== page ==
More than 46,000 people have signed a petition demanding the Australian media to apologize publicly for racism against the Chinese community after two media outlets carried headlines and highlighted characters on their front pages which labeled the novel coronavirus-related pneumonia as a Chinese virus and hyped sentiments that would require Chinese children to stay at home.
A staff member disinfects public seats at a community in Haidian District in Beijing, capital of China, Jan. 29, 2020. Haidian District of Beijing has carried out disinfection work with the help of professional staff at residential communities to curb the spread of the novel coronavirus. Photo: Xinhua
The Australian daily tabloid newspaper, The Daily Telegraph, published on its Wednesday's paper a report titled China Kids Stay Home, according to a photo of the paper circulating online.
The report said that the New South Wales government warned parents not to send their children to school or daycare if they have recently been in China due to fears over the fast-spreading coronavirus outbreak. Another Australian media outlet, the Herald Sun labeled the coronavirus as a Chinese virus also on its Wednesday's paper.
The two newspapers irritated Chinese nationals living in Australia who slammed the reports that they inappropriately labeled the coronavirus by race, and caused potential high risk of discrimination against Australian kids with Chinese backgrounds at school, read the petition statement on change.org, a petition website.
Wendy Wong started the petition on Wednesday and it has gained more than 46,000 supporters as of press time, change.org shows.
The reports' choice of words are downright offensive and made an inestimable negative impact on the Chinese community worldwide, said the statement, noting that the two tabloids should take serious responsibility of media ethics to report in an unbiased and objective manner.
A supporter with the username Anna Ou said the word Chinese virus used in the report is unbelievable, saying No one called Ebola virus as Congo virus! No one called bovine spongiform encephalopathy (BSE) as European virus or French or American virus. The supporter urged the media to be respectful and humane, which has been liked more than 560 times as of press time.
A local schoolmate of my younger sister, who studies at a school in Sydney, told her that they are scared of Chinese nationals as the virus from China would kill people, a Chinese national surnamed Du, who has been living in Australia for years, told the Global Times on Thursday.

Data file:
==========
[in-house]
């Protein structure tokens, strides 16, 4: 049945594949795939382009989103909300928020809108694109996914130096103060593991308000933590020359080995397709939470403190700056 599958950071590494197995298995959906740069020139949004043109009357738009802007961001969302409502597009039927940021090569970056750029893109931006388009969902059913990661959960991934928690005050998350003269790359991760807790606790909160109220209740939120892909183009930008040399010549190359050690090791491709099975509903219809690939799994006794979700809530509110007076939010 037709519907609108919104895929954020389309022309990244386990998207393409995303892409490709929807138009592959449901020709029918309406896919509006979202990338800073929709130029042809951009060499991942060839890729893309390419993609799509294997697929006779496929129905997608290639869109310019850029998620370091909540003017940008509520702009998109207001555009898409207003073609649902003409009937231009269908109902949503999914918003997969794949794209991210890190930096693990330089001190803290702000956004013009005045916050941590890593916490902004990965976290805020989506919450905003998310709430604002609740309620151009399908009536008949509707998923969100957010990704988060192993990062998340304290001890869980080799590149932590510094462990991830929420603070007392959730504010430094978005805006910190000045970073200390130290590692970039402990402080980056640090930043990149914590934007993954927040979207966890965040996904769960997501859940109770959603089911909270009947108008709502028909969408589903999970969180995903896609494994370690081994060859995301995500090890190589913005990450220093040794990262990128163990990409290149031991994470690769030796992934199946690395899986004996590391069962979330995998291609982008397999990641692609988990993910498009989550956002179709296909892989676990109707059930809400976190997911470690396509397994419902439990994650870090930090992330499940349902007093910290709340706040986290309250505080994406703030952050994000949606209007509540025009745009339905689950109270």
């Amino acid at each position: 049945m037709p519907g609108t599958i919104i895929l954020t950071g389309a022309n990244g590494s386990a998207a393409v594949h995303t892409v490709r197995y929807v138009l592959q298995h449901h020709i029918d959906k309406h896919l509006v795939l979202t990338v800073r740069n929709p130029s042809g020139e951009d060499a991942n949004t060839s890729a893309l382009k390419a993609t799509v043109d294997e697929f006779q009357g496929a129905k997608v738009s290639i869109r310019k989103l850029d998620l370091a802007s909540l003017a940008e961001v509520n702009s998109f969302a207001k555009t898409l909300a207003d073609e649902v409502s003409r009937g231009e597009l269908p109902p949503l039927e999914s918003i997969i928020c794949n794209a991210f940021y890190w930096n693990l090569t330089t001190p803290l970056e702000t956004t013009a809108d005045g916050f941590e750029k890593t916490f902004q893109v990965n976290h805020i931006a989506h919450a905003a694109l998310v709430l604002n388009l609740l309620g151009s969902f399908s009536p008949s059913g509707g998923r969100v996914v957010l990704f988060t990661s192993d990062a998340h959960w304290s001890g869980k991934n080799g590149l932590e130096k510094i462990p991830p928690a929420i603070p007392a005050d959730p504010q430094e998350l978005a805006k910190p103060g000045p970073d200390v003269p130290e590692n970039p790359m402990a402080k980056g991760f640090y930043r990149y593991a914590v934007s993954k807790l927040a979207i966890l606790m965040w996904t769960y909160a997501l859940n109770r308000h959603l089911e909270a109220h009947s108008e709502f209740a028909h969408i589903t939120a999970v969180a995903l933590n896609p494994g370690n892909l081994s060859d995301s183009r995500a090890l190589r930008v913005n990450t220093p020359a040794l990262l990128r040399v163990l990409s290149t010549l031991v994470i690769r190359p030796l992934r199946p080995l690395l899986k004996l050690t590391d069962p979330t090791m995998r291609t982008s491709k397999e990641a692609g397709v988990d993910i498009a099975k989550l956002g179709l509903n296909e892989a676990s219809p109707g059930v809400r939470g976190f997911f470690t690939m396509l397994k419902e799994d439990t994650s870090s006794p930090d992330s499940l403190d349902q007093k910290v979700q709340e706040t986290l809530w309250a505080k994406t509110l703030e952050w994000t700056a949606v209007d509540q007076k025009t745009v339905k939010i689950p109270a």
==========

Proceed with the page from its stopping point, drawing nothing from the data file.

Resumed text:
Du said he was worried that the inappropriate reports could cause psychological harm and even physical bullying to Chinese students in Australia.
A 35-year-old Chinese national, who gave her name as Emma, has been living in Sydney since 2009. She told the Global Times on Thursday that after seeing the reports, the Chinese community in Australia, including users of a number of her WeChat groups that have hundreds of Chinese moms, became outrageous.
They began to seek various ways to complain about the Australian media, and one of the approaches was to file an online petition on the website of the Australian Press Council.
This arouses unnecessary fear in the general public, not to say the information within is misleading. In an inclusive country like Australia, it's shocking and disappointing to see such abusive and racist words used by a public media source, wrote a mom.
In the face of the epidemic, what the media should do is calling on everyone to take scientific precautions, not to expand discrimination against a race, especially children, Emma told the Global Times.
Chen Hong, a professor and director of Australian Studies Center, East China Normal University, also believes that the two tabloids' choices of words are deleterious.
It is alarming that in some countries including Australia there are emerging signs of racism which targets China and demonizes the Chinese way of life. At a time of such global crisis people need to unite under the banner of humanity, Chen told the Global Times.
Source: Global Times